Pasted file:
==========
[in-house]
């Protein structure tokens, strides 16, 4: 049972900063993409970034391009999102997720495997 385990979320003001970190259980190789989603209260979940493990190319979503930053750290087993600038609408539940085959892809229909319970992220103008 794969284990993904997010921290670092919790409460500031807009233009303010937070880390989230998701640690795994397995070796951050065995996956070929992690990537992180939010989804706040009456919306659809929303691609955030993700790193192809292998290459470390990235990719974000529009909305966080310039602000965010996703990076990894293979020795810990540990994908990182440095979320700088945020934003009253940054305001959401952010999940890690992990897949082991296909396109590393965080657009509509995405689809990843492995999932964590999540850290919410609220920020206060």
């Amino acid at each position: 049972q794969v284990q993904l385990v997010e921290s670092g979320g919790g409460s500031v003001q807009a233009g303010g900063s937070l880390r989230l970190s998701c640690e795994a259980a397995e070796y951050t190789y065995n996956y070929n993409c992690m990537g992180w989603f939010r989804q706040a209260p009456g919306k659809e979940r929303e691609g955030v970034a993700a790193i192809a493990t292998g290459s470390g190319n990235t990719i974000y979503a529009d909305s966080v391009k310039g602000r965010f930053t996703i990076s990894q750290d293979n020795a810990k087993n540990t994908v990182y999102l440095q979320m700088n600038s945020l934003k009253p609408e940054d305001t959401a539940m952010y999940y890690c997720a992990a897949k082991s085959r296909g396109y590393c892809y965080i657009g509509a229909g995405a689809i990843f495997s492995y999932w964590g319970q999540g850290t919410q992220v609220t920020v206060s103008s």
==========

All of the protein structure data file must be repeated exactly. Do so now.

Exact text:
[in-house]
């Protein structure tokens, strides 16, 4: 049972900063993409970034391009999102997720495997 385990979320003001970190259980190789989603209260979940493990190319979503930053750290087993600038609408539940085959892809229909319970992220103008 794969284990993904997010921290670092919790409460500031807009233009303010937070880390989230998701640690795994397995070796951050065995996956070929992690990537992180939010989804706040009456919306659809929303691609955030993700790193192809292998290459470390990235990719974000529009909305966080310039602000965010996703990076990894293979020795810990540990994908990182440095979320700088945020934003009253940054305001959401952010999940890690992990897949082991296909396109590393965080657009509509995405689809990843492995999932964590999540850290919410609220920020206060």
């Amino acid at each position: 049972q794969v284990q993904l385990v997010e921290s670092g979320g919790g409460s500031v003001q807009a233009g303010g900063s937070l880390r989230l970190s998701c640690e795994a259980a397995e070796y951050t190789y065995n996956y070929n993409c992690m990537g992180w989603f939010r989804q706040a209260p009456g919306k659809e979940r929303e691609g955030v970034a993700a790193i192809a493990t292998g290459s470390g190319n990235t990719i974000y979503a529009d909305s966080v391009k310039g602000r965010f930053t996703i990076s990894q750290d293979n020795a810990k087993n540990t994908v990182y999102l440095q979320m700088n600038s945020l934003k009253p609408e940054d305001t959401a539940m952010y999940y890690c997720a992990a897949k082991s085959r296909g396109y590393c892809y965080i657009g509509a229909g995405a689809i990843f495997s492995y999932w964590g319970q999540g850290t919410q992220v609220t920020v206060s103008s």